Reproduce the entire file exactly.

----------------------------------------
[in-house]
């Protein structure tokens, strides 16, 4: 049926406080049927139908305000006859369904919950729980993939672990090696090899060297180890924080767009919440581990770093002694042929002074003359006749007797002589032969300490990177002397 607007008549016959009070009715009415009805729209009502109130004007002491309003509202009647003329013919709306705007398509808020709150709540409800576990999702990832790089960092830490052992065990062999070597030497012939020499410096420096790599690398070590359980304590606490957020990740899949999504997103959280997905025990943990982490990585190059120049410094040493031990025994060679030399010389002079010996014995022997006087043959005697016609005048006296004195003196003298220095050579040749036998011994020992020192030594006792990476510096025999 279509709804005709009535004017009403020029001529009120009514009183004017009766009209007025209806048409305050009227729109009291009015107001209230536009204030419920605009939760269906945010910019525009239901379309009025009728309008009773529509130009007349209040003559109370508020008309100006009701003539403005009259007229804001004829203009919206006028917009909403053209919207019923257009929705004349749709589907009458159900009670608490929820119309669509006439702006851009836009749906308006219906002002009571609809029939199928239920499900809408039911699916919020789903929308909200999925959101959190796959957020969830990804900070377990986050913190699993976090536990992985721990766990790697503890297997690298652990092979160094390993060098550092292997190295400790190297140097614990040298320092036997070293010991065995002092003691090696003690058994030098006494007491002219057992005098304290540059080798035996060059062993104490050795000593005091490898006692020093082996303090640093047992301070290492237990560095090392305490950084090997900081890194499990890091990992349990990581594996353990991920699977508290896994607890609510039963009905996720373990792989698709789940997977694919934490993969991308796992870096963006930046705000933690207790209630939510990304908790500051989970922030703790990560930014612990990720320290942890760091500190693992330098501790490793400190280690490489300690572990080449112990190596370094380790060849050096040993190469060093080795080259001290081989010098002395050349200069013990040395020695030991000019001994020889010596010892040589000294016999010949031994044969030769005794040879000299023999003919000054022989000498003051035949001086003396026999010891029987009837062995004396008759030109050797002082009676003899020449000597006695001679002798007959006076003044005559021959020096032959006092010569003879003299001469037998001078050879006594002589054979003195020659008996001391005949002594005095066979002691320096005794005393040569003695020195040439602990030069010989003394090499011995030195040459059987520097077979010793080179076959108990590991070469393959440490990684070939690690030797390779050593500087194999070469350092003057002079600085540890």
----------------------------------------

[in-house]
């Protein structure tokens, strides 16, 4: 049926406080049927139908305000006859369904919950729980993939672990090696090899060297180890924080767009919440581990770093002694042929002074003359006749007797002589032969300490990177002397 607007008549016959009070009715009415009805729209009502109130004007002491309003509202009647003329013919709306705007398509808020709150709540409800576990999702990832790089960092830490052992065990062999070597030497012939020499410096420096790599690398070590359980304590606490957020990740899949999504997103959280997905025990943990982490990585190059120049410094040493031990025994060679030399010389002079010996014995022997006087043959005697016609005048006296004195003196003298220095050579040749036998011994020992020192030594006792990476510096025999 279509709804005709009535004017009403020029001529009120009514009183004017009766009209007025209806048409305050009227729109009291009015107001209230536009204030419920605009939760269906945010910019525009239901379309009025009728309008009773529509130009007349209040003559109370508020008309100006009701003539403005009259007229804001004829203009919206006028917009909403053209919207019923257009929705004349749709589907009458159900009670608490929820119309669509006439702006851009836009749906308006219906002002009571609809029939199928239920499900809408039911699916919020789903929308909200999925959101959190796959957020969830990804900070377990986050913190699993976090536990992985721990766990790697503890297997690298652990092979160094390993060098550092292997190295400790190297140097614990040298320092036997070293010991065995002092003691090696003690058994030098006494007491002219057992005098304290540059080798035996060059062993104490050795000593005091490898006692020093082996303090640093047992301070290492237990560095090392305490950084090997900081890194499990890091990992349990990581594996353990991920699977508290896994607890609510039963009905996720373990792989698709789940997977694919934490993969991308796992870096963006930046705000933690207790209630939510990304908790500051989970922030703790990560930014612990990720320290942890760091500190693992330098501790490793400190280690490489300690572990080449112990190596370094380790060849050096040993190469060093080795080259001290081989010098002395050349200069013990040395020695030991000019001994020889010596010892040589000294016999010949031994044969030769005794040879000299023999003919000054022989000498003051035949001086003396026999010891029987009837062995004396008759030109050797002082009676003899020449000597006695001679002798007959006076003044005559021959020096032959006092010569003879003299001469037998001078050879006594002589054979003195020659008996001391005949002594005095066979002691320096005794005393040569003695020195040439602990030069010989003394090499011995030195040459059987520097077979010793080179076959108990590991070469393959440490990684070939690690030797390779050593500087194999070469350092003057002079600085540890």